A helping hand from the divine. Notes on the triumphalist iconography of the Theodosian dynasty
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This article will provide a contextualised look at the variegated manifestations of how Theodosius and his immediate successors sought to refer to divine support in their triumphalist propaganda. In it, particular attention will be devoted to the ambiguities and double-meanings of a set of intentionally polysemic signifiers with both iconographic and rhetorical roots in the earlier Roman triumphal ideology. These compromises between Christian and more ambiguously ‘non-denominational’ references to divine favour were, I will argue, deployed in an open-ended fashion especially during Theodosius’ early rule – a legitimating technique that seems to have been successful, although its contents should alert us to the insufficiency of seeing Theodosian rulership as monochromatically ‘Christian’. After having been elaborated during the decades around 400, these forms of projecting imperial triumphalism came to play a long-standing part in the East Roman and Byzantine ideology of divine favour.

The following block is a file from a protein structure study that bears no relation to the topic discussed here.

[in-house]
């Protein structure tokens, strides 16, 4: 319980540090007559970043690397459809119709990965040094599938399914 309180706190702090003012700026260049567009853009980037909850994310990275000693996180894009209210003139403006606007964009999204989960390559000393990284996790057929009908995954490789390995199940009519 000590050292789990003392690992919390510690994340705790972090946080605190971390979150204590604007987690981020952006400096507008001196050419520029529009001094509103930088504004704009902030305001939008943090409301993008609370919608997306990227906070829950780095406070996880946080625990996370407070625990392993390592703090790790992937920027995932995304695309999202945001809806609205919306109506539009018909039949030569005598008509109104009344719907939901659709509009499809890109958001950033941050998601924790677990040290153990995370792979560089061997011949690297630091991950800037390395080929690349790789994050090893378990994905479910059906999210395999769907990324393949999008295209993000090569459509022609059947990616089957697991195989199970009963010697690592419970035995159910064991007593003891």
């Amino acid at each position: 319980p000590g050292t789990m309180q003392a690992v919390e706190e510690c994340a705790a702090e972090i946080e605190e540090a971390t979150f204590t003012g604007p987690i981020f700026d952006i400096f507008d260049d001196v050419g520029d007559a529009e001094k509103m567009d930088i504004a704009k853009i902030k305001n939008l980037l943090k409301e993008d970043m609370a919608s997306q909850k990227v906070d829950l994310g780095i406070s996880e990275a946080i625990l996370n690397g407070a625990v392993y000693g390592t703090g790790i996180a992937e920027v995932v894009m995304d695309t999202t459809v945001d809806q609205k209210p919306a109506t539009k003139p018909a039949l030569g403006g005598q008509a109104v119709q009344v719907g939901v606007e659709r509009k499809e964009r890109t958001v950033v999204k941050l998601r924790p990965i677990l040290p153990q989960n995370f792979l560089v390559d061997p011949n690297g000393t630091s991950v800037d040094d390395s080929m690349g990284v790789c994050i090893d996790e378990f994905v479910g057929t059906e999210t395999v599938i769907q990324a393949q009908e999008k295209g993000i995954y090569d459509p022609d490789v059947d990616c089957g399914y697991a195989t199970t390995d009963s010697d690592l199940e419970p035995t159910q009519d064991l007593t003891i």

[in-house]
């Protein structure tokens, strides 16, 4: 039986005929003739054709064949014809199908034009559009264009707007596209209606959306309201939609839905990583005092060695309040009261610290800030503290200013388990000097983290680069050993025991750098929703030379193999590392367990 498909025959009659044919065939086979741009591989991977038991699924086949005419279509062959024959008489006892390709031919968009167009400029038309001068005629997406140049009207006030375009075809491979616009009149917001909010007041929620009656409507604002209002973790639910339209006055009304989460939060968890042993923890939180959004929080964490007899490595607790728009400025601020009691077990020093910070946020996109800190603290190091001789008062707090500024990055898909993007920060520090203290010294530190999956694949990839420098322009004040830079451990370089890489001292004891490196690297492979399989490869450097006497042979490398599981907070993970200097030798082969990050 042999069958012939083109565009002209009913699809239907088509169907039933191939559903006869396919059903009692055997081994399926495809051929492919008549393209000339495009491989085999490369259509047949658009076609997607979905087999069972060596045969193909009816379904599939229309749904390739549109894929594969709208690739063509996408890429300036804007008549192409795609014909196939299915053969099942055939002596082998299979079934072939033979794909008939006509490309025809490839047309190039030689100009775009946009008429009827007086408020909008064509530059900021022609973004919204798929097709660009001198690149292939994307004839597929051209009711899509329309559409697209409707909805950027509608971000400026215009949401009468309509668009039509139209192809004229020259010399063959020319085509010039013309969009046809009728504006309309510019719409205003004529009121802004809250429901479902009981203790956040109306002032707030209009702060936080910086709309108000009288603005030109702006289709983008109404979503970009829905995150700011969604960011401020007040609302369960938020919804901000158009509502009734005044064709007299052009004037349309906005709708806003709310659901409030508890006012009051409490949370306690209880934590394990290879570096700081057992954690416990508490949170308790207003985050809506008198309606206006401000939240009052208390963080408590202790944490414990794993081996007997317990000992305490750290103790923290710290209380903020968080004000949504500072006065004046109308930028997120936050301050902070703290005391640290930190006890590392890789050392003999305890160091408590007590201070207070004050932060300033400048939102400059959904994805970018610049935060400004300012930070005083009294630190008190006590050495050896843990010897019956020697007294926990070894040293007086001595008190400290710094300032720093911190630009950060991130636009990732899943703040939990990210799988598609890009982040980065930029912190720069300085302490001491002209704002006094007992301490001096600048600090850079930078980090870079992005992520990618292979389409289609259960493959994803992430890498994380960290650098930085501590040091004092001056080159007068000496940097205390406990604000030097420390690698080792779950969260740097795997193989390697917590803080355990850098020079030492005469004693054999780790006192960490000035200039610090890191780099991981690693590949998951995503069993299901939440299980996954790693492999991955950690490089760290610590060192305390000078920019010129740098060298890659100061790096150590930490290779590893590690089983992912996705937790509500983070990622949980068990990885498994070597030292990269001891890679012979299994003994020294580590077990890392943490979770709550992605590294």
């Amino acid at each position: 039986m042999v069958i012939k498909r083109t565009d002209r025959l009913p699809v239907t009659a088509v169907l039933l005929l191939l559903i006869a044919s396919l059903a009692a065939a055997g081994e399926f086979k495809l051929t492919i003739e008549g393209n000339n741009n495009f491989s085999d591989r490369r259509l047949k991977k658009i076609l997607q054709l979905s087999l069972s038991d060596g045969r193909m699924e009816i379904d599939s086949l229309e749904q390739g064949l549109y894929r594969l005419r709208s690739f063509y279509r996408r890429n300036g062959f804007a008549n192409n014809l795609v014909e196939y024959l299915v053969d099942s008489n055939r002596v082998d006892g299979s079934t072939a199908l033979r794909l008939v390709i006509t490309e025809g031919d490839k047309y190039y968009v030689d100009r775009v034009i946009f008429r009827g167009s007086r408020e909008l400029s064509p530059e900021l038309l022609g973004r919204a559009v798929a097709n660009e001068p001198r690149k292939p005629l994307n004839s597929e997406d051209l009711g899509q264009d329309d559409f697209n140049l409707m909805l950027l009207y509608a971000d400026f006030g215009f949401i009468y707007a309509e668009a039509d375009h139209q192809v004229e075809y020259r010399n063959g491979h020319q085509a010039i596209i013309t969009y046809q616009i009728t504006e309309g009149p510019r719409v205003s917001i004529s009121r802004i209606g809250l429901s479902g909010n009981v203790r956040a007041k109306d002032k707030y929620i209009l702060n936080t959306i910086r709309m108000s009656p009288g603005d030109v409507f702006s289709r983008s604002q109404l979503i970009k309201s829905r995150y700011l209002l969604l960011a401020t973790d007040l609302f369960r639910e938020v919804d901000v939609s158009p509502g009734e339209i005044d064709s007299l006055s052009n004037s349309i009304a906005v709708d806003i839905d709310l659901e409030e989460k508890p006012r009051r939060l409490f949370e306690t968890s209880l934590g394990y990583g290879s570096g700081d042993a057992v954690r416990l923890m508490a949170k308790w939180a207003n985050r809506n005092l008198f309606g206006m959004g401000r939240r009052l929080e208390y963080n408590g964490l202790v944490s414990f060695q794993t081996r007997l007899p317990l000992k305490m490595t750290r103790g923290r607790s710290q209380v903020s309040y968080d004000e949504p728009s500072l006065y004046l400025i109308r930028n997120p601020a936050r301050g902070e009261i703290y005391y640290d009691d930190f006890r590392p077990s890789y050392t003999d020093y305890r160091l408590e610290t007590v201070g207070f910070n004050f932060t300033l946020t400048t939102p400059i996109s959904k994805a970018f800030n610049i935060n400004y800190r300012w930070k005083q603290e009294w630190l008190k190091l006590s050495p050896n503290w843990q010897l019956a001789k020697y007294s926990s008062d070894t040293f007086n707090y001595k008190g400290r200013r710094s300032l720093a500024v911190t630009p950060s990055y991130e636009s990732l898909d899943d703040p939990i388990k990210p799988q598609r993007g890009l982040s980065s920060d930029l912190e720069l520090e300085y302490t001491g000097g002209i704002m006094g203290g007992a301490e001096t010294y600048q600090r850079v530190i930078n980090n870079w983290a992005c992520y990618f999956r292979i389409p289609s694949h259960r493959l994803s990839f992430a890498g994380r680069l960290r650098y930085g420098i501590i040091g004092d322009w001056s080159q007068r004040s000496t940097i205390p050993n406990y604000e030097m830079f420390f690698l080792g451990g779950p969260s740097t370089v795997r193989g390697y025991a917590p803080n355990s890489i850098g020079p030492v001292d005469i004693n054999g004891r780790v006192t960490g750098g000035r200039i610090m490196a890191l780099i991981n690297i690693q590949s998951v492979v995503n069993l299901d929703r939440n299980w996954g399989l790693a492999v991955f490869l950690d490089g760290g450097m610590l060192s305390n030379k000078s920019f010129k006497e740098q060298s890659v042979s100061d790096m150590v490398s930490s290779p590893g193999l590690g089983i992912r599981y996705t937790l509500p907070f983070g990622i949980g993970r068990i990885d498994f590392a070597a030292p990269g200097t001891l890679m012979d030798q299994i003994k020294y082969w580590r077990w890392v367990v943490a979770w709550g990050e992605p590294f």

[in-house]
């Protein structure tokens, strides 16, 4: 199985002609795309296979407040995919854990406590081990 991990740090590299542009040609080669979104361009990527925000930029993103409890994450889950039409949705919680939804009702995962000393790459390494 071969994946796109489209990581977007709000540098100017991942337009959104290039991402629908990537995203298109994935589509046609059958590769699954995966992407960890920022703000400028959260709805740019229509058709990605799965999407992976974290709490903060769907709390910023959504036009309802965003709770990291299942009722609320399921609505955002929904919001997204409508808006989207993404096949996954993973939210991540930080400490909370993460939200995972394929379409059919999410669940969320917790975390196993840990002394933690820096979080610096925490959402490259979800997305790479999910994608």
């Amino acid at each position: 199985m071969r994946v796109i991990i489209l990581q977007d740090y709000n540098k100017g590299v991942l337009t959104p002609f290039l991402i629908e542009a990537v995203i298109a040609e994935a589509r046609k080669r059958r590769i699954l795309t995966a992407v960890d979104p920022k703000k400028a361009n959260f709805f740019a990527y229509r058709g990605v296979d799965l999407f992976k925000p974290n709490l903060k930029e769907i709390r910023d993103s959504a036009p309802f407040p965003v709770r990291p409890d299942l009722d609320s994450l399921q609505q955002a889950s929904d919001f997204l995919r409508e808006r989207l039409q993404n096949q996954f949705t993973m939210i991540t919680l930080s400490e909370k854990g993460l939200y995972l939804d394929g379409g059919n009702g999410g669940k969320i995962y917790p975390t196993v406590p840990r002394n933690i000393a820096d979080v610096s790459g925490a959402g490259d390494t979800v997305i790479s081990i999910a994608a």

Lampinen , A 2016 , ' A helping hand from the divine. Notes on the triumphalist iconography of the Theodosian dynasty ' , Acta Byzantina Fennica , vol. 4 .
Acta Byzantina Fennica
Copyright 2015. This work is made available online with the permission of the publisher. This is the author created, accepted version manuscript following peer review and may differ slightly from the final published version.
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